Fair weather fandom is very real. Several of us live it.
Fair weather fandom is very real. Several of us live it. It is a hard thing to have once known dominance 20 years ago and to now know mediocrity. Take a college football team you grew up with. It was so long ago that when you were in single digits, the only way to know what was happening on game day was via radio. You listened to your football team and their dominant exploits while you performed Dad Projects on Saturday. It was all you knew. You heard a certain excited voice on the radio describing to you what he saw on the playing field while you performed manual labor. No cable TV coverage, no Game Day, no Chris, Lee, and Kirk, no Internet, no live streams, only the radio and your imagination.
Then, one magical season, you win the Big One Big Time.
Your team regularly beat opponents 63–14, 70–10, 56–7, wonderfully dominant, skillful, and proud. Losses were rare, but they happened. It is college football, after all. The only critique your team regularly faced was never winning the big one. Then, one magical season, you win the Big One Big Time. You face a formidable opponent and you wipe the floor with them on national television. You’ve never been prouder of your football team. A Magnificent Win for the Home State.
Opposing coaches wonder how you do it.
Then, the next season, lightning strikes in the bottle and your team captures it. Everything goes their way. They can do no wrong. Domination is the name of the game. No one comes close to you. Opposing coaches wonder how you do it. Chris, Lee, and Kirk pontificate about you as if you walk on water. Your defense earns its own name. It precedes Alabama’s dominance. In fact, they learned from yours 20 years ago. While they wouldn’t admit it, you’re one of the reasons why they’re dominant today. They were paying attention. You win the Big One again. That’s two in a row.
Fast forward a few years. One of the Kings of College Football — your legendary head coach — retires and rides off into the sunset. Uh-oh, Indy…he hands the reigns to a well-known assistant who, while capable, doesn’t exhibit the mojo of his predecessor. Worse, he isn’t given the time to prove himself the way his boss was given. Fair or unfair, he’s let go after only a few years.
People desire to run him out of town — and those are the home people.
New A.D., New head coach. New head coach brings in new offense, hailed to be the savior of your football team and your state. If only matters were so. New head coach goes 6–7 in his first season. People desire to run him out of town — and those are the home people. Patience is not a virtue of the proud, raving college football fan. New head coach is out.
New, new head coach comes in. He’s a defensive hero. He’s got street cred. He’s coached in places that matter, like, you know, the SEC. He comes in and gains some traction. He improves. He may scream a lot, but he improves. Only one problem: he cannot go one season without losing 4 games. Only one other problem: his defense sucks. Incredibly. Astonishingly. Embarrassingly. Turns out being a defensive Mastermind has a heck of a lot to do with the talent you recruit and then train. Bah! Four losses in a season does not a national championship make. He has a great run and then moves on to greener pastures. Out with the screamer, in with the Nice Guy.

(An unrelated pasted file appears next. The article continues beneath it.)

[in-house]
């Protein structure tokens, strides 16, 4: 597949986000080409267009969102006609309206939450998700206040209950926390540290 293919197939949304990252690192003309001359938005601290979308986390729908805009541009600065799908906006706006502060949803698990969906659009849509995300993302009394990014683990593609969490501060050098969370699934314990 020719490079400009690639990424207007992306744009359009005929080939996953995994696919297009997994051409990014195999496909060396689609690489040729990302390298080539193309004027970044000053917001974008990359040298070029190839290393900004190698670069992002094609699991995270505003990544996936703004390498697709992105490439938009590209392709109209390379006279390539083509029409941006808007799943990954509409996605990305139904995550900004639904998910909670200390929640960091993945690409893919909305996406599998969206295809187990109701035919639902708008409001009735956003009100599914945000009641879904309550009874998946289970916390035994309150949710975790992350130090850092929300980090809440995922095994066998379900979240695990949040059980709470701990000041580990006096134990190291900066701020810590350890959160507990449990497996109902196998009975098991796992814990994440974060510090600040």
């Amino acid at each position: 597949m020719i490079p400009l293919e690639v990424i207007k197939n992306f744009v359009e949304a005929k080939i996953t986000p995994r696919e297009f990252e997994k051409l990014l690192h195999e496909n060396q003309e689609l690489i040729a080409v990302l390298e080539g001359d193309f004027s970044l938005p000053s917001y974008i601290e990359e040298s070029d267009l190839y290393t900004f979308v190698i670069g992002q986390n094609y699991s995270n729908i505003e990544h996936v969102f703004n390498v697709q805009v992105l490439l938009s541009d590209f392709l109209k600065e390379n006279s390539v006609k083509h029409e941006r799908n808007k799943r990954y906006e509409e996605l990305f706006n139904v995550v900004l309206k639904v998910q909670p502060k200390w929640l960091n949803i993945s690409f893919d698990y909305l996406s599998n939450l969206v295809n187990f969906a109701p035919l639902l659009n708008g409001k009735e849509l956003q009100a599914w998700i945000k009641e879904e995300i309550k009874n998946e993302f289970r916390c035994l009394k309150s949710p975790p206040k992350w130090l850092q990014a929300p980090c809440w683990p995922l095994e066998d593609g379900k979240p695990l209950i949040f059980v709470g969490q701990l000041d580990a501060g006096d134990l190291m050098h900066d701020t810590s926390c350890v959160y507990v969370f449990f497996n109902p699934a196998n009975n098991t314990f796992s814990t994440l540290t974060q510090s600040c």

When players play Nice, they get clobbered by The Ohio State University.
Enter The Nice Guy. The Nice Guy fits the mold. The Nice Guy never screams, yells, or gets emotional during college football games or press conferences. The Nice Guy’s tenure is early, but he seems to be doing OK. Then, The Nice Guy gets clobbered by The Ohio State University, particularly at Home in front of proud, rabid fans. The Nice Guy cannot beat Wisconsin. The Nice Guy’s players play like they’re, well, Nice. When players play Nice, they get clobbered by The Ohio State University. And Wisconsin. More to the point, when you play nice, you shouldn’t beat The Ohio State University. This is college football, after all, which is about tradition, emotion, and True Grit. Chris, Lee, and Kirk do not talk about nice guys on Saturday mornings in the fall. Nice doesn’t make for good television. Since Nice catalyzes no emotion, how can Nice catalyze his players on Saturdays?
Chris, Lee, and Kirk do not talk about nice guys on Saturday mornings in the fall.
If you’ve hung in there and are still a fan of the home team, you watch them play on Saturdays as if you’re watching a horror movie: with your hands over your eyes in a horizontal fashion, occasionally moving your fingers up and down to kind of, sort of, watch the action. You see plenty you wish you didn’t — interceptions, fumbles, penalties, safeties, stuff you find during Friday nights in the fall. Only this isn’t Friday night. This is Saturday, and you shouldn’t witness ineptitude at this level. This is not a part of your proud tradition. This is not who we are.
You find yourself pulling away from the screen — any screen, really — because it is too much to bare. Despite its televised ubiquity, you desire to unplug, for you remember who we once were, and you do not desire to have those grand memories tainted by today’s sloppy play.
Fair weather fandom is very real. Several of us live it. The emotionally honest among us admit it, for we embody its very definition. Especially when you play The Ohio State University. At Home. In the rain.